29 Nov 18. Another session, with 3 x 15 minute and one 45 min poses. I didn’t start so well – a bit out of practise as I’ve neglected my drawing recently. I’d intended to use brushes and ink, but I wasn’t prepared – next time I will be.
27 Nov 18. Hell in Paradise. In April this year I visited the home of my son and his wife in Paradise, California, and painted murals with a Peter Pan theme in the bedroom of my future granddaughter Penelope, who was born in May. Earlier this month the town of Paradise was destroyed in a devastating fire which claimed many lives. My son and his family escaped in time, leaving behind all their belongings. Everything was consumed by the fire. It’s a very sobering reminder of the relative unimportance of personal property, including art, when compared to human life. Nothing we create will last forever, be it a home or a work of art. Is that something worth bearing in mind during the creative process? Probably…………………….
30 Oct 18. Catching up on blogging after a fallow period. Had a couple of hours in Carlisle during a day trip by steam train, and visited the gallery for the first time. As well as works from the permanent collection, I saw the “New Light Prize” exhibition, and I was impressed by this work by John Whitehall – “The Past Repackaged II” (after Lowry). Oil on canvas:
I’m always interested in works by Stanley Spencer, particularly ones I haven’t see before; this is “Washing Peter’s Feet” oil on panel, 1922.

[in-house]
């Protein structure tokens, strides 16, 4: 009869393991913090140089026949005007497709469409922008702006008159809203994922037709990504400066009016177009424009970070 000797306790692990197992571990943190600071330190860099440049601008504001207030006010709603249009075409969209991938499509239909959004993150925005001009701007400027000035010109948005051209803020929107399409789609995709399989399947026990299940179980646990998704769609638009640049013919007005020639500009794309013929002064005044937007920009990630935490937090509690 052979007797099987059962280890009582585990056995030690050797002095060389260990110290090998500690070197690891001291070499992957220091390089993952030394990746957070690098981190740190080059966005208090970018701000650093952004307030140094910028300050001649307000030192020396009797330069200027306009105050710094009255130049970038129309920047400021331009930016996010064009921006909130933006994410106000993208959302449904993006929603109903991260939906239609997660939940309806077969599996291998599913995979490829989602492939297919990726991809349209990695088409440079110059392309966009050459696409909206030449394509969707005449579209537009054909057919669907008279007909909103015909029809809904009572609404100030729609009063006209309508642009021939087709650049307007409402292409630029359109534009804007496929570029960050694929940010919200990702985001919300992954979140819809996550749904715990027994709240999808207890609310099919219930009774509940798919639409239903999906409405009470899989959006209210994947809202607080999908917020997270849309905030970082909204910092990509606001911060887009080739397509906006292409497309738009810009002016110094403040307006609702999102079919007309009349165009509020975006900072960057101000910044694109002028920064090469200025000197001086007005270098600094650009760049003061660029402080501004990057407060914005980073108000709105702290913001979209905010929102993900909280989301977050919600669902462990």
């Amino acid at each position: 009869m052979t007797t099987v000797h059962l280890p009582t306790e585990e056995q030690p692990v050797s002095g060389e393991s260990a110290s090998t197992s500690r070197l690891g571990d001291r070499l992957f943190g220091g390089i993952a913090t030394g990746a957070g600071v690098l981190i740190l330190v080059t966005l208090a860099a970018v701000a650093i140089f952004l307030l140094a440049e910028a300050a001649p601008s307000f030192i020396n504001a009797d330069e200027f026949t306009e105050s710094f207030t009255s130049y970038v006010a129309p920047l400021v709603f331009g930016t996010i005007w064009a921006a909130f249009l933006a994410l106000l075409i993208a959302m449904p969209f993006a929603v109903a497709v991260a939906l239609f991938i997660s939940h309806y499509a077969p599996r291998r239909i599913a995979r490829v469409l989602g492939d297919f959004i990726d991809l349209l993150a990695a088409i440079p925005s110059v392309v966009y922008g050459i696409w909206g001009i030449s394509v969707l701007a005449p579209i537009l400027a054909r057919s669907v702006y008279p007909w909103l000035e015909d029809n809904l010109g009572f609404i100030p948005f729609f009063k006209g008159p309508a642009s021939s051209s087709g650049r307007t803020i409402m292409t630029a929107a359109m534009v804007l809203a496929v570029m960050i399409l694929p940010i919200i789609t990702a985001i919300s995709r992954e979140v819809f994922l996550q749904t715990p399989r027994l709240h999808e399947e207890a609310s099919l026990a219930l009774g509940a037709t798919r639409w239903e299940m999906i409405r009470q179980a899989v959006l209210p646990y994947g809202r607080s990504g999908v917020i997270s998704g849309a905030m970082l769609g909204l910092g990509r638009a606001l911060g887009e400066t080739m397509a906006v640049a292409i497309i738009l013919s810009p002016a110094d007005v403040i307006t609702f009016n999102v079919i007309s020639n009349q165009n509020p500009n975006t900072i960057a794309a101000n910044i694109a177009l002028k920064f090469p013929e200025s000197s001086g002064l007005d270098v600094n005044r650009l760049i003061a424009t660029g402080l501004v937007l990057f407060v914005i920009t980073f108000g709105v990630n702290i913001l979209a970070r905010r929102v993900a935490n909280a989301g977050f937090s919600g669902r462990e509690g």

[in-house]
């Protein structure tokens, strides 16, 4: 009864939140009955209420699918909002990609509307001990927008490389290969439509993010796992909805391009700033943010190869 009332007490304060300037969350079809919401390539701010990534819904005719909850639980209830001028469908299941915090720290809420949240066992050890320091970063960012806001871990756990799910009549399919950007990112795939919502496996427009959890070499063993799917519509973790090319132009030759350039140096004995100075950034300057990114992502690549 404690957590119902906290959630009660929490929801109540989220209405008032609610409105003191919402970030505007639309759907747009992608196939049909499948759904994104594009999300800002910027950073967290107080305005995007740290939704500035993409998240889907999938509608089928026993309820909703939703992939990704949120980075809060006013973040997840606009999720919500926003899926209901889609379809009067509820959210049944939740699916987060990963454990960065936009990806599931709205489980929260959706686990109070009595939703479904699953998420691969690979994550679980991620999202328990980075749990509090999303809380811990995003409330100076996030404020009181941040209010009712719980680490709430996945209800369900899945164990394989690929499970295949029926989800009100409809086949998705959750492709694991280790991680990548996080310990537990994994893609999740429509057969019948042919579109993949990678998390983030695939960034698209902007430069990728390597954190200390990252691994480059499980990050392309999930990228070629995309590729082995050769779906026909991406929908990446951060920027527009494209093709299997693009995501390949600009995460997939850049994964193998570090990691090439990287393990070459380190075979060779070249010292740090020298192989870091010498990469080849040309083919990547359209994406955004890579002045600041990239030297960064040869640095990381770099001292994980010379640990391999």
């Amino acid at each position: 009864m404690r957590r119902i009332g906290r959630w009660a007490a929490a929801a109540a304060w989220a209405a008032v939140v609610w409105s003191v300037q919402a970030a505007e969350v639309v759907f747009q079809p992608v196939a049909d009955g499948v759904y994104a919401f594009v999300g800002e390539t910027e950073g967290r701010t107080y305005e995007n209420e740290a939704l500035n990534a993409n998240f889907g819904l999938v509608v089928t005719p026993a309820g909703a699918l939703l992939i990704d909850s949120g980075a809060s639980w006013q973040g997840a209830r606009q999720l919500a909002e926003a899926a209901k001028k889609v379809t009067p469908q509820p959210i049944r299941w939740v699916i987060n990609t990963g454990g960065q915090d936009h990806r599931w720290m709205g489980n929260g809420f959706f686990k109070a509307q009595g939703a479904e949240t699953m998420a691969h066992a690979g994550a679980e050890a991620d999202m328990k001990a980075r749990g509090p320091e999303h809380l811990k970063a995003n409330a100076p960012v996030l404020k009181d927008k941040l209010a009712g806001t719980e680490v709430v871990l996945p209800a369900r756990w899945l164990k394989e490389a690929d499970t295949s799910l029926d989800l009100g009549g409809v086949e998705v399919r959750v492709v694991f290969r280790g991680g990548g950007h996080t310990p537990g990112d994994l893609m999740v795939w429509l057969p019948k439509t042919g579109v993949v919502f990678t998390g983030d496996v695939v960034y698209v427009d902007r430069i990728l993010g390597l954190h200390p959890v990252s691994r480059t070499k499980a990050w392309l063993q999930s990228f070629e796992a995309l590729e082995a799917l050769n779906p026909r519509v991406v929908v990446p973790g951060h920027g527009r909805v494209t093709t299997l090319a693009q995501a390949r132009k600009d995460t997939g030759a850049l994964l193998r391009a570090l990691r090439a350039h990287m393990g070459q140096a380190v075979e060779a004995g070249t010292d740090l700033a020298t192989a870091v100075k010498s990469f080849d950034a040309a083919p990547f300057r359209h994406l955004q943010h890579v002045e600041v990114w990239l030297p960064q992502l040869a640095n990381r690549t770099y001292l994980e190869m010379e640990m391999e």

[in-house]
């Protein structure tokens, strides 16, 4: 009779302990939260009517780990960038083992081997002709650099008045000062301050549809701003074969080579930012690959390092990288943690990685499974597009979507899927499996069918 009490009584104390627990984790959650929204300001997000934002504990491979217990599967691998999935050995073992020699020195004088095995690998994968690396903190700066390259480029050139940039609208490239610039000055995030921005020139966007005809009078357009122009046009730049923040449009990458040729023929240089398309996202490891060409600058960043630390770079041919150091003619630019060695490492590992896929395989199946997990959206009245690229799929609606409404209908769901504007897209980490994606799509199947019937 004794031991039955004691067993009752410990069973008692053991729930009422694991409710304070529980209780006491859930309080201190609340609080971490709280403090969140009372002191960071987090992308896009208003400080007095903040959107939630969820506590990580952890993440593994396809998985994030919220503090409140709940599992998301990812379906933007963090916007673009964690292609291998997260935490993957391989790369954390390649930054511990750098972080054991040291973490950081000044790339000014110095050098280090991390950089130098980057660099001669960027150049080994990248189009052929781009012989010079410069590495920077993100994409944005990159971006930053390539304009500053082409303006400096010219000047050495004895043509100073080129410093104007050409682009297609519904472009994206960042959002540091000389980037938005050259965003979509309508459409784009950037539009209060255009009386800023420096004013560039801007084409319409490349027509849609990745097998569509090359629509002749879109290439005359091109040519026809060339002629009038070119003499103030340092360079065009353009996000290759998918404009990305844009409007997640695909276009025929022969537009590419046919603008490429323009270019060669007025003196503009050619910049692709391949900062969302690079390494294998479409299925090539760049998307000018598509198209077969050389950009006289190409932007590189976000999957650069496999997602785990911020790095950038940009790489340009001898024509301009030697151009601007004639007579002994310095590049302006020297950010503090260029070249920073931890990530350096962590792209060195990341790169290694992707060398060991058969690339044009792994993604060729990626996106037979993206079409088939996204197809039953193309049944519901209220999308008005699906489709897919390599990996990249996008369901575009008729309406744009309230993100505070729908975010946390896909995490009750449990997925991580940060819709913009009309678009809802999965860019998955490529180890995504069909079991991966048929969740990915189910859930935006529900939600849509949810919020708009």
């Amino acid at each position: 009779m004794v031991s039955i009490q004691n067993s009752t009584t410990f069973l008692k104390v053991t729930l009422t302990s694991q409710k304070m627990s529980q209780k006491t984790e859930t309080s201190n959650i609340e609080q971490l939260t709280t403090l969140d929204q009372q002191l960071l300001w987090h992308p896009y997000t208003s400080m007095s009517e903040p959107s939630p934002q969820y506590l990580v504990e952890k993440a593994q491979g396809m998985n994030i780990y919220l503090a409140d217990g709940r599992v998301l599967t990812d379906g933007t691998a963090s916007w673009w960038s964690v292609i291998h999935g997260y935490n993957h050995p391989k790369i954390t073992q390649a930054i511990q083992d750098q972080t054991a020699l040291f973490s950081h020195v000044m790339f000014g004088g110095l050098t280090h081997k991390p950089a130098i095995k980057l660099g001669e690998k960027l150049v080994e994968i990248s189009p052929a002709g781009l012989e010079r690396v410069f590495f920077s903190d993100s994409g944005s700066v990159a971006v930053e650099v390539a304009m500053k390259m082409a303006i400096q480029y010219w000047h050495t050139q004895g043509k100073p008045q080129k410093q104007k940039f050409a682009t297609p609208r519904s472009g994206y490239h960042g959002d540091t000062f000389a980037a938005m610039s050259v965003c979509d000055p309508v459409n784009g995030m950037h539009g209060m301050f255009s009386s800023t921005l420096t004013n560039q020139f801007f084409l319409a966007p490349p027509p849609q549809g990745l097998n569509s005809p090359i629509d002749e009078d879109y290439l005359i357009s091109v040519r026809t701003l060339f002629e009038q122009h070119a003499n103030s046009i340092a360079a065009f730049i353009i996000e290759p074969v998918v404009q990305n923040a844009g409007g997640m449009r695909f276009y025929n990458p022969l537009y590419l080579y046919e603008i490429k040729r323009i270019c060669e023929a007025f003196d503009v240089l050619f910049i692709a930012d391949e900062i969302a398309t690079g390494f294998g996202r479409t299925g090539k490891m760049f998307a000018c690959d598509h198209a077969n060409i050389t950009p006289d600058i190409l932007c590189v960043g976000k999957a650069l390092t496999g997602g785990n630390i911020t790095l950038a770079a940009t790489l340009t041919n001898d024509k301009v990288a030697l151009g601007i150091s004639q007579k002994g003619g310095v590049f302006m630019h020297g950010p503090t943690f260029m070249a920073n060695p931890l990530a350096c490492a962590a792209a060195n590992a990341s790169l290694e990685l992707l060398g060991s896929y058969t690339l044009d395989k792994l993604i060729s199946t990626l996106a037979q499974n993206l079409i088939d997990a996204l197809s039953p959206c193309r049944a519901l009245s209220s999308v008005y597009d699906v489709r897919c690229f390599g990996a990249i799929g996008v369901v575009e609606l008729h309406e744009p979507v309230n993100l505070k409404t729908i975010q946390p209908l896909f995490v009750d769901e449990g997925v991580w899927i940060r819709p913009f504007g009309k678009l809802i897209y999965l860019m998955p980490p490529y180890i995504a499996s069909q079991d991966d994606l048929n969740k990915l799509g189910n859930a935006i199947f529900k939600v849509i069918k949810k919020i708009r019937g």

Among many Pre-Raphaelite works on display, this is a drawing in black chalk on paper by Edward Burns-Jones, “Voyage to Vinland the Good”. It is a design for a stained glass window:
But I thought that this was the most impressive of all the art on display was one of the oldest – a granite Celtic head, found in Bulcamp, Suffolk in 1991 – a simple carving which manages to be expressive:
25 Oct 18. Finished the Drawing 1 module now and just have to select and prepare work for assessment. There will be a delay before I start Painting 1 so that I can get on with other work.
These drawings are from the usual evening life drawing at Westgate Studios, Wakefield:
Next time I intend to use coloured pastels.
15 Oct 18. Had a video chat with my tutor, which was followed by his report:
The chat as always was very helpful. I need to allocate set days/hours to devote to my course, because other jobs and commitments are disrupting my work for the course.